They wanted the managers to see themselves as managers, not simply as employees, focused on serving their customers and growing their businesses. The management team had begun to communicate strongly the core values of the new company – truth, integrity, and honesty – and to stress the theme of personal responsibility – “if it’s to be, it’s up to me.”
To drive this culture building, TDF International developed a 2-day workshop focused on building a culture of managerial responsibility. The workshop used TDF to help the service center managers identify their management styles and strengths and to create a simple language for understanding the management process. The workshop stressed the themes and values of the new company and focused on how the local managers could succeed in this new environment.
We rolled out this workshop to almost 300 managers across 15 regions with great success. Two hundred seventy one of these participants rated the workshop as “very helpful,” 23 rated it as “somewhat helpful,” and none rated it as “not helpful.” The workshop offered the managers a new view of themselves and their jobs, a new sense that their voices were being heard and valued, a sense of their importance to the company, and the opportunity to meet key managers from the operations center as well as the leadership team.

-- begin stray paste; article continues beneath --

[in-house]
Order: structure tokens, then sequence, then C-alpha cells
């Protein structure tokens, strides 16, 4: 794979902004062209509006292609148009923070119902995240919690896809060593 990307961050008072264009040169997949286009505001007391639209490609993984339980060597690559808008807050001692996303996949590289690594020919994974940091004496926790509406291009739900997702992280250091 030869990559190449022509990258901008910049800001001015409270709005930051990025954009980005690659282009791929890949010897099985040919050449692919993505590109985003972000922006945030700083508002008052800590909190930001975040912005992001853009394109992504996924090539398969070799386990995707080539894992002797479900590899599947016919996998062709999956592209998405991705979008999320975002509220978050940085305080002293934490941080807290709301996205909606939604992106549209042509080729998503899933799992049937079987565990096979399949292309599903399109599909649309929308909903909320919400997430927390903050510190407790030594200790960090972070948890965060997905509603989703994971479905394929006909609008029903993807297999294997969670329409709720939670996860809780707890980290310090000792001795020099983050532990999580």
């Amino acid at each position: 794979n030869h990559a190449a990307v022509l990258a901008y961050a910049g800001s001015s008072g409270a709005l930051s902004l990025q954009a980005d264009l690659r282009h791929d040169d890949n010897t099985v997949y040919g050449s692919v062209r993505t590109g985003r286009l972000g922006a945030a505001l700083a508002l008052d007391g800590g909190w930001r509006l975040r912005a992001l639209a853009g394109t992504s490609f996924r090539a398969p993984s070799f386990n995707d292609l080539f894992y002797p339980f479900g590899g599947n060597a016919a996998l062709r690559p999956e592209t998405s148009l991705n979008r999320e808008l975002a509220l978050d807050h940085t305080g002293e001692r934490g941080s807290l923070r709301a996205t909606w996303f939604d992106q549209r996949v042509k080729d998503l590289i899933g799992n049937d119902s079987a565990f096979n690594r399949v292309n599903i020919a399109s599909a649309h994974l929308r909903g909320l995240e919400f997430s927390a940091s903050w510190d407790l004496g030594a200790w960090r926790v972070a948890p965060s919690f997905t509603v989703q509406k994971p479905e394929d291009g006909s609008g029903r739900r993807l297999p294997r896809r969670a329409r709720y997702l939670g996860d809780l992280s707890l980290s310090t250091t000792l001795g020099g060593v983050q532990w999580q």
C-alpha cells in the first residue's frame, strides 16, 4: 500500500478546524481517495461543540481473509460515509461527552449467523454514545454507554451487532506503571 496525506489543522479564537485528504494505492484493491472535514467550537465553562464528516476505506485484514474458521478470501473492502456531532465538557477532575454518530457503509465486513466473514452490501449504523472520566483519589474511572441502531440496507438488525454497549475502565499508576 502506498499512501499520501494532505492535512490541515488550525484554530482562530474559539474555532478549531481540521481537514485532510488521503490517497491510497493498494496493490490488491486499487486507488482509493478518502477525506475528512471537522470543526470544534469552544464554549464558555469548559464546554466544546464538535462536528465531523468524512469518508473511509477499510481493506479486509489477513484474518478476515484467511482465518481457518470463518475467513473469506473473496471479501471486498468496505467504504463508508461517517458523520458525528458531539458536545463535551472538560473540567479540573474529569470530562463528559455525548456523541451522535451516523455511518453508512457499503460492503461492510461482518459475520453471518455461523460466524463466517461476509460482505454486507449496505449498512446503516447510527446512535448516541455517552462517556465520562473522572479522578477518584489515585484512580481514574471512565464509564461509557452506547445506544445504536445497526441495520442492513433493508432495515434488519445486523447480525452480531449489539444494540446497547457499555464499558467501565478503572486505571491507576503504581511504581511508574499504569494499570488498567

A two-day workshop, of course, is a start and not an end. This workshop, though, accomplished what it was designed to accomplish and generated the energy and commitment to move on to new initiatives. For example, the management team added a director of organizational development who was already a certified TDF trainer and who built on this effort with his own initiatives.
TDF International strongly recommended that we could be most helpful in the future by working with the regional managers to strengthen their leadership in the effort to strengthen the local centers, and we have done this work subsequently.
The consequences of this rapid intervention were remarkable. People from several different companies, with very different histories, began to feel part of a single, new company. People began to see their roles and their contributions differently. Finally, people felt valued and respected by the effort their senior management team was making on their behalf.
CHARLES KITTRELL, EXECUTIVE VP AND COO
Cornerstone Propane Partners